We’re excited that through AETN’s partnership with the Boys & Girls Club of Central Arkansas and a “Jackie Robinson” grant that – in addition to what we’ve done in the past – we’ll be able to give out 42 full scholarships to join RBI this summer, making the program absolutely free to those recipients. We’re also seeing local people and businesses, like Simmons Bank, make donations that will help fund even more full, annual scholarships.
Tell us a little more about how Little Rock RBI brings new players to the game.
Like we were saying, the second reason that RBI is different from other programs is that we’re introducing players to baseball.
Every year, at our opening practice, we’ll see a lot of the guys – ages 13-15 for our junior league and 16-18 for our senior league – come out to play that haven’t ever had a chance to learn the basics before. They’re starting completely fresh.
Then, we’ll watch them go from having to work at pitching from shortstop to first base at the first practice to playing really good baseball by mid-season.
Why is it important that Little Rock RBI exists to do this?
The truth of the matter is that there just is not that much diversity in baseball anymore – the game is missing black players. Just take a look at the Arkansas Razorbacks – we have one black player this year – and that’s something you see throughout the SEC. Why is that when you see such strong representation in football? And, especially, basketball? Like we talked about before, part of that is due to the cost of entry and part to the lack of opportunity to learn or play baseball when you live in the city.
RBI is doing something to change that. Our teams are based out of the neighborhoods surrounding Lamar Porter Field and Central High School – Stifft’s Station and Capitol View – and roughly two thirds of our players are from minority groups.
Why is Little Rock RBI important to your players?
This whole program is based on Jackie Robinson’s principles. We teach one of his character values each week as part of our Breaking Barriers program, and we’re involving kids who might never get a chance to do something like this otherwise to gain skills – learning the game – but, more importantly, they’re learning what it’s like to work as a team from scratch.
Which of Jackie Robinson’s nine character values — determination, community, teamwork, persistence, excellence, citizenship, integrity, justice and courage — resonates most with your Little Rock RBI experience?
Teamwork. Definitely. Most of our players come in not knowing each other at all, not knowing the game at all – and they come from all kinds of places: we reach out to the schools, Boys & Girls Clubs, the neighborhoods – and, by the end of the season, they know how to work together as a group. They learn to rely on each other. And that’s something that … no matter how long they play baseball … they’ll use for the rest of their lives.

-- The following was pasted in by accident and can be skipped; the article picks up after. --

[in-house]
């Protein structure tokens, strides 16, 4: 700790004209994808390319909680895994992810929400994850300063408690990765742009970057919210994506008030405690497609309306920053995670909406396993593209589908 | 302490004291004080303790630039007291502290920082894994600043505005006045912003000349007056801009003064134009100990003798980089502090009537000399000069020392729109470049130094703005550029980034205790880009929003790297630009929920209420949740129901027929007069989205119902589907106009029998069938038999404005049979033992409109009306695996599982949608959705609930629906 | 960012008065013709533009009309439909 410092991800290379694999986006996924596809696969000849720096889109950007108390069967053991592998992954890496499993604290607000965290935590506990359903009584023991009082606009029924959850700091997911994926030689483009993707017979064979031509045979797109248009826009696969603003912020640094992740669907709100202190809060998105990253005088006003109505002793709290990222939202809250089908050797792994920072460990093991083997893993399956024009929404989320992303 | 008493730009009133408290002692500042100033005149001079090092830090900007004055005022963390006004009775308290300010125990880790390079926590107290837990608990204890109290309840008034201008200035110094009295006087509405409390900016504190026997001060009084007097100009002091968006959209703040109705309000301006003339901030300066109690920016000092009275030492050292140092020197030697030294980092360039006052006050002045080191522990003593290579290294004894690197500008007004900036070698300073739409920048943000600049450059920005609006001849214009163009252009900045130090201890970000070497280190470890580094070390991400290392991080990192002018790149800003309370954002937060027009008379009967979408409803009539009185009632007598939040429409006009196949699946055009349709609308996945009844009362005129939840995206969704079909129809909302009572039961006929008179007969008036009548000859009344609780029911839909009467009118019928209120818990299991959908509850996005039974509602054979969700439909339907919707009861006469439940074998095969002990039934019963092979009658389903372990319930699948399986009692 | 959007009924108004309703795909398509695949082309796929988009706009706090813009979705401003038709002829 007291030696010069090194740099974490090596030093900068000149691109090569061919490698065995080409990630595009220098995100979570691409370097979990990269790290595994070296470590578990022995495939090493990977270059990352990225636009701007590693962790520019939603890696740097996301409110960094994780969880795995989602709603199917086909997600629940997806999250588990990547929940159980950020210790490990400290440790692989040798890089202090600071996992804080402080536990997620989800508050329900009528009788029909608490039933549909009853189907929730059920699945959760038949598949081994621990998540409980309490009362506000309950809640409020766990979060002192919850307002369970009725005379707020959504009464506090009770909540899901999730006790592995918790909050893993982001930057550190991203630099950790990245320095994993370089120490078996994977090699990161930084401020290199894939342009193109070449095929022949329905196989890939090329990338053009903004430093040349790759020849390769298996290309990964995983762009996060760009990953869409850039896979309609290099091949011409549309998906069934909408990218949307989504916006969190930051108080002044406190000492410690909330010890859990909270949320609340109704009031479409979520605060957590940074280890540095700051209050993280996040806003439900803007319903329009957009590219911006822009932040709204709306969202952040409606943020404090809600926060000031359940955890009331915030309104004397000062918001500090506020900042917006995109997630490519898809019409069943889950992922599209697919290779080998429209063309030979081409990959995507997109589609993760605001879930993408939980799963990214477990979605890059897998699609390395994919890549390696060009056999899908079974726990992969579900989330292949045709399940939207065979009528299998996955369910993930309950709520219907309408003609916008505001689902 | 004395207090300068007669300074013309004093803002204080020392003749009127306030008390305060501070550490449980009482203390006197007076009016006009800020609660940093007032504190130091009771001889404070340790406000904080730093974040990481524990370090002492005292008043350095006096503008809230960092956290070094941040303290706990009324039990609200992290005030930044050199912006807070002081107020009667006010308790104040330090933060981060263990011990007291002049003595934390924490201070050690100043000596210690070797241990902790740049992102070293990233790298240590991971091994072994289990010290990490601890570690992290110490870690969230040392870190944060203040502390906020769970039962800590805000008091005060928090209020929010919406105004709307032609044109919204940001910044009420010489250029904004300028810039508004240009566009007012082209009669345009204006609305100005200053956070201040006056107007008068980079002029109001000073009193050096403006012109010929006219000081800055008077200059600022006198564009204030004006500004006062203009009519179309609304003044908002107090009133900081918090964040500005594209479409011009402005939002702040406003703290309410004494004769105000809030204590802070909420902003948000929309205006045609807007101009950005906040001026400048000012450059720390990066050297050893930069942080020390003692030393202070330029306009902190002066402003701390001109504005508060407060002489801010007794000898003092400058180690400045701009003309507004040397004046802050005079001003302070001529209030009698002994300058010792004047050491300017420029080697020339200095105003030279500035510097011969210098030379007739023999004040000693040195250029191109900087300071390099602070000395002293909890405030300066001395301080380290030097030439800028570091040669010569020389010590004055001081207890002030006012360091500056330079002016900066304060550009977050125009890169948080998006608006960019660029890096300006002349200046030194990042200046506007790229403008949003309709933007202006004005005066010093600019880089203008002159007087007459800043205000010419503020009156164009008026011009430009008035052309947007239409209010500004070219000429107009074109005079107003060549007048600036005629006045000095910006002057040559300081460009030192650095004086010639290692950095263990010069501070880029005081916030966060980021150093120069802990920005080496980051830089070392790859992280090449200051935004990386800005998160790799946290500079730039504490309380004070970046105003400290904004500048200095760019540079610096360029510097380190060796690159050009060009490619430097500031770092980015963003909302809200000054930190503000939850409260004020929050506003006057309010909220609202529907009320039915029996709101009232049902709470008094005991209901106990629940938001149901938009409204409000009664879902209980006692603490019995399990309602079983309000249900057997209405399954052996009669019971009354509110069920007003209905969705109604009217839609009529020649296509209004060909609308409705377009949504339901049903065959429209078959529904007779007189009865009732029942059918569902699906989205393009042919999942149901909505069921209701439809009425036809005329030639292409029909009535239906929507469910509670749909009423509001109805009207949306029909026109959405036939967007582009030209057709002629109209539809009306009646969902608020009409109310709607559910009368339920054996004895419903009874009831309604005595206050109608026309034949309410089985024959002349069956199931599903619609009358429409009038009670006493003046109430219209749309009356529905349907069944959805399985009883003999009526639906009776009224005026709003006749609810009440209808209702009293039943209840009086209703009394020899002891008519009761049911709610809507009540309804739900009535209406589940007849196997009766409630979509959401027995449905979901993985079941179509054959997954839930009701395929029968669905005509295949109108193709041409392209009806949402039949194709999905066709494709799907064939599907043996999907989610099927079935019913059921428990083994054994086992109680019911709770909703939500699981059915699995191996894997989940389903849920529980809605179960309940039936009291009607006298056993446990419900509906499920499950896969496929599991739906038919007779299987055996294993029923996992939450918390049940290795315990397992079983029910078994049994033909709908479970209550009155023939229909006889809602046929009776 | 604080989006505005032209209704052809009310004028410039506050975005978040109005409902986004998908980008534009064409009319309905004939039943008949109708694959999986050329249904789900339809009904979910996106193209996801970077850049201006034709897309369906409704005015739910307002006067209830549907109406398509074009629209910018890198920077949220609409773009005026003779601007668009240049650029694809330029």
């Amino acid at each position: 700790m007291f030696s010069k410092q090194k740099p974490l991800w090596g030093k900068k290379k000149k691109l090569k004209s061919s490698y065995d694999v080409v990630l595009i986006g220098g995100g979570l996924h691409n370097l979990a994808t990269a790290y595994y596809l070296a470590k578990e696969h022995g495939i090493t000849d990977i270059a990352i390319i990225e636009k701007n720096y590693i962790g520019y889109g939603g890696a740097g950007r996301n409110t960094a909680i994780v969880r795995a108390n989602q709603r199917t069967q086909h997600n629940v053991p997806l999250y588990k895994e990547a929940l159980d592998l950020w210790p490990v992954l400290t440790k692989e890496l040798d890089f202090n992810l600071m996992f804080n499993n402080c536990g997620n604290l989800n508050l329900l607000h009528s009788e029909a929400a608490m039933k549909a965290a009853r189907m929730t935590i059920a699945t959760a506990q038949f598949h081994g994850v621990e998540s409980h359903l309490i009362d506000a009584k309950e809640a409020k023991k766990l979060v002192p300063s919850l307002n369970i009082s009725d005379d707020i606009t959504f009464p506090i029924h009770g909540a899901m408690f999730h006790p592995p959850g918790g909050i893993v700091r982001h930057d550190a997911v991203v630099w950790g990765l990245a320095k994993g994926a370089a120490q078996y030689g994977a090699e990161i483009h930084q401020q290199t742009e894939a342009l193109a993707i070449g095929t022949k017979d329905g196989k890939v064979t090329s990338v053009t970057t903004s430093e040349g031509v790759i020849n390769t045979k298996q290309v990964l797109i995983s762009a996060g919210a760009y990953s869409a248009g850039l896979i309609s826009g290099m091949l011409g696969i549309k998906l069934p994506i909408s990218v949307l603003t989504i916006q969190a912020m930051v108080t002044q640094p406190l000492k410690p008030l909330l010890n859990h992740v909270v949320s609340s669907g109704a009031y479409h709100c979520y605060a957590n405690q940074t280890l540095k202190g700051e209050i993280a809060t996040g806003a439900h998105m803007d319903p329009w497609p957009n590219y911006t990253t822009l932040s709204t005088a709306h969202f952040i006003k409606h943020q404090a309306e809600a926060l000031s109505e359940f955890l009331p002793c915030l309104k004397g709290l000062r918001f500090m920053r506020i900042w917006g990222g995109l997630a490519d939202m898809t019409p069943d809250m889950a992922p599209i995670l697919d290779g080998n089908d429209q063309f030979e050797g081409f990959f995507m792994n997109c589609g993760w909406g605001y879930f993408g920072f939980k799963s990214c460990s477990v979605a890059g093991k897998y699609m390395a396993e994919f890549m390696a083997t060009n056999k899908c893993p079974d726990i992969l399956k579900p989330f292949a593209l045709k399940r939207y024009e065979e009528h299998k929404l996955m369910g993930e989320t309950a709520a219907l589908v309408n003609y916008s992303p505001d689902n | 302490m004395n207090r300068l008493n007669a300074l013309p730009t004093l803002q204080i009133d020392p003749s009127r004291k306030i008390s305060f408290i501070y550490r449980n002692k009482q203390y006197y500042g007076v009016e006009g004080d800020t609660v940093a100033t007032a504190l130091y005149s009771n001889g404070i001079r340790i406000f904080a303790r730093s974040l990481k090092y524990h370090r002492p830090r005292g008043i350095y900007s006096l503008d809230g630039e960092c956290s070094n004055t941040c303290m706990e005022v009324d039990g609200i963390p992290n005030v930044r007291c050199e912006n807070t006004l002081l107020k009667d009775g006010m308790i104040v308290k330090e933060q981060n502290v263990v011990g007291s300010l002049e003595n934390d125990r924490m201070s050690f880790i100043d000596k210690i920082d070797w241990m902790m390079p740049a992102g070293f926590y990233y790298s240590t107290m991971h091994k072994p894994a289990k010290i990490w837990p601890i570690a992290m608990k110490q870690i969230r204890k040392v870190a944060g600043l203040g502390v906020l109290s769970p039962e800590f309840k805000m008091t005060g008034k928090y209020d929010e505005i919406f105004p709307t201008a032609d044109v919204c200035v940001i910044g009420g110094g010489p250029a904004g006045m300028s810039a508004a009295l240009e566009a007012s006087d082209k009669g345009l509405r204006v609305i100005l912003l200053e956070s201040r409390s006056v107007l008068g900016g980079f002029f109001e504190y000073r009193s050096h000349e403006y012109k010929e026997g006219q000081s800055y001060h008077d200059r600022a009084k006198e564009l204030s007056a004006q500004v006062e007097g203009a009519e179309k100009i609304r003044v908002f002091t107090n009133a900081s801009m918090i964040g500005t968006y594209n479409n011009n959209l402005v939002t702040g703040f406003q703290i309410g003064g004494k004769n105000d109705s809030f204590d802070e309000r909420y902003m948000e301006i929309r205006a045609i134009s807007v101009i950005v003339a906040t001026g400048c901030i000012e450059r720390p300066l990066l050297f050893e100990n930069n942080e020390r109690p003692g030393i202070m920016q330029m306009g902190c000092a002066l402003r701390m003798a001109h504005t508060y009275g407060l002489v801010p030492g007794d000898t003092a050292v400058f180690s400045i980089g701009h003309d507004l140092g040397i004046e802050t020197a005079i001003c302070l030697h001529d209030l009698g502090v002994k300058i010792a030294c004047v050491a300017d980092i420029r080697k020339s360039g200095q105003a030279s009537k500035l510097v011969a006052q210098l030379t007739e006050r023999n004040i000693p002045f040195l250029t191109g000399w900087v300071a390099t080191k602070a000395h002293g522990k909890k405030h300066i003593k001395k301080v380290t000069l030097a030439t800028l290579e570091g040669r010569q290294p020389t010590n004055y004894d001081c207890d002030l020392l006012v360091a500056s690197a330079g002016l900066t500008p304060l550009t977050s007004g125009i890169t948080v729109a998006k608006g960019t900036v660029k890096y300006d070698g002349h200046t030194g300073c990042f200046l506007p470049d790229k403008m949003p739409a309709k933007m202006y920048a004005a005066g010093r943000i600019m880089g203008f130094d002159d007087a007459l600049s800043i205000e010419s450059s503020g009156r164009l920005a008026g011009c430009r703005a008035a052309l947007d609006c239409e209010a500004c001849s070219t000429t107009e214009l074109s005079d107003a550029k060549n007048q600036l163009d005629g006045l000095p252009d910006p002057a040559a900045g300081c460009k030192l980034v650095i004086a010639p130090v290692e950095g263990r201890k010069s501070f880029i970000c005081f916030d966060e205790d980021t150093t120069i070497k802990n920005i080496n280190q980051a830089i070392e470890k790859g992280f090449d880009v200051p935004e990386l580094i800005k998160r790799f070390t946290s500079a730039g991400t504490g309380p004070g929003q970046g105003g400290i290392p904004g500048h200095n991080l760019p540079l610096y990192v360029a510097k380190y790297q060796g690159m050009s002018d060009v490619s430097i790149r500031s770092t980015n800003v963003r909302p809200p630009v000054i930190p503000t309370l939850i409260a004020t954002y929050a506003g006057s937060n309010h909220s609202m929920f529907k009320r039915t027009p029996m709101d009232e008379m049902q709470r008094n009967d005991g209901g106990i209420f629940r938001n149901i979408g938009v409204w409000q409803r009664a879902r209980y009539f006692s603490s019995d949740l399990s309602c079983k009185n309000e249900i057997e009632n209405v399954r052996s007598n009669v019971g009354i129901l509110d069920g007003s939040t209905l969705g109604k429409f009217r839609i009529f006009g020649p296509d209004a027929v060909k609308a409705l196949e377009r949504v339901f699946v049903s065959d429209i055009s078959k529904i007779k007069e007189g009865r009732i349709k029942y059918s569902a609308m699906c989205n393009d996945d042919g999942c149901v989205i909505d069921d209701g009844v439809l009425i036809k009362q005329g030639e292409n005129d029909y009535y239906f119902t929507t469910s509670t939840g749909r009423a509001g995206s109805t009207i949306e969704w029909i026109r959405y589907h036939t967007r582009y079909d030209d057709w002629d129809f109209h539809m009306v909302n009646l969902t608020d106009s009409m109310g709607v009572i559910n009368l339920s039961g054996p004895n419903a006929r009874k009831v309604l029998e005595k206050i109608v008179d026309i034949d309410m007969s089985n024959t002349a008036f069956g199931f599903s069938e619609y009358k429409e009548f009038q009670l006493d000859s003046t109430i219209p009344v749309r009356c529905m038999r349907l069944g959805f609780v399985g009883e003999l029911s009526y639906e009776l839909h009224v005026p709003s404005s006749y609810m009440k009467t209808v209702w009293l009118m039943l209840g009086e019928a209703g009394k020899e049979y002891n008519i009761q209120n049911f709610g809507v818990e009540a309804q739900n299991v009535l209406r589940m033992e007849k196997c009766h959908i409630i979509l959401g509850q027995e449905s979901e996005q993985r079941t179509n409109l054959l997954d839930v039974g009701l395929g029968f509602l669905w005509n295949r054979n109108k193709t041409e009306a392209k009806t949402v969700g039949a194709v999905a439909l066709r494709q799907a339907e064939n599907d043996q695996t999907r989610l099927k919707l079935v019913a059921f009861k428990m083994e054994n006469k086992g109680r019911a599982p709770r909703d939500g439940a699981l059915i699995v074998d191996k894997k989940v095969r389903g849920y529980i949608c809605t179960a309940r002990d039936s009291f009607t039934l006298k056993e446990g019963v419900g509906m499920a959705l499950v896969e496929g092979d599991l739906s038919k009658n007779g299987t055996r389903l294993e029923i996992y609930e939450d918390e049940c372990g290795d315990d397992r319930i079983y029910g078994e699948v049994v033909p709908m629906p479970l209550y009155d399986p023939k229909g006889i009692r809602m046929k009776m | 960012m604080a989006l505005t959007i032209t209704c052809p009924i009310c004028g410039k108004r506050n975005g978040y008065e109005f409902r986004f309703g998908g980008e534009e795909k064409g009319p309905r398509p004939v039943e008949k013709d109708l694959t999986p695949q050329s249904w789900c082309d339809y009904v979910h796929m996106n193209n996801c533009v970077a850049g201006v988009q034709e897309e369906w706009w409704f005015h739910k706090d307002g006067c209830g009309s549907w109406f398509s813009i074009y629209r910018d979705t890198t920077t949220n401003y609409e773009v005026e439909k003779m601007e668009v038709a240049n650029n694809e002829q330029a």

Now, you have a long history with Lamar Porter Field. Tell us a little bit about your memories of it.
My dad Lee Rogers — before he married my mother — had a baseball career with both minor league baseball and MLB, a split season with the Red Sox and the Dodgers. (Unfortunately, he left before Jackie Robinson joined the team, but he did get to play under Babe Ruth!) So, I grew up a baseball fan.
I played on Lamar Porter Field from 1960-61 on the Right Service on Broadway team and later as part of American Legion baseball as part of the Checker Cab team.
And your Little Rock sports story just continued after that, correct?
Haha, yes. I’m the second part of a multi-generational sporting goods family. My father was a part owner of Spaulding Sporting Goods on Capitol in downtown Little Rock, and I worked for him for roughly 10 years. Then, I could see the growing need in West Little Rock and opened SportsStop in 1978. My father actually came to work with me for about 15 years after he sold his interest in Spaulding in 1980! Now, my son James helps me run the business. We’re glad to play a continuing role in Little Rock athletics on several fronts.
AETN is grateful to Jay and SportStop for their help in securing bats and uniform patches for the 2016 Little Rock RBI teams through a “Jackie Robinson” grant made possible by WETA and Florentine Films.
“Jackie Robinson” is a production of Florentine Films and WETA, Washington, D.C., in association with Major League Baseball. Directed and produced by Ken Burns, Sarah Burns and David McMahon; written by David McMahon and Sarah Burns; edited by Lewis Erskine A.C.E., George O’Donnell and Ted Raviv; cinematography Buddy Squires A.S.C.; original music by Wynton Marsalis; original music by Doug Wamble; narrated by Keith David.
Funding for JACKIE ROBINSON is provided by Bank of America; Public Broadcasting Service; Corporation for Public Broadcasting; The Arthur Vining Davis Foundations; Mr. Jack C. Taylor; and members of The Better Angels Society, including Dalio Foundation, Jessica & John Fullerton and John & Catherine Debs.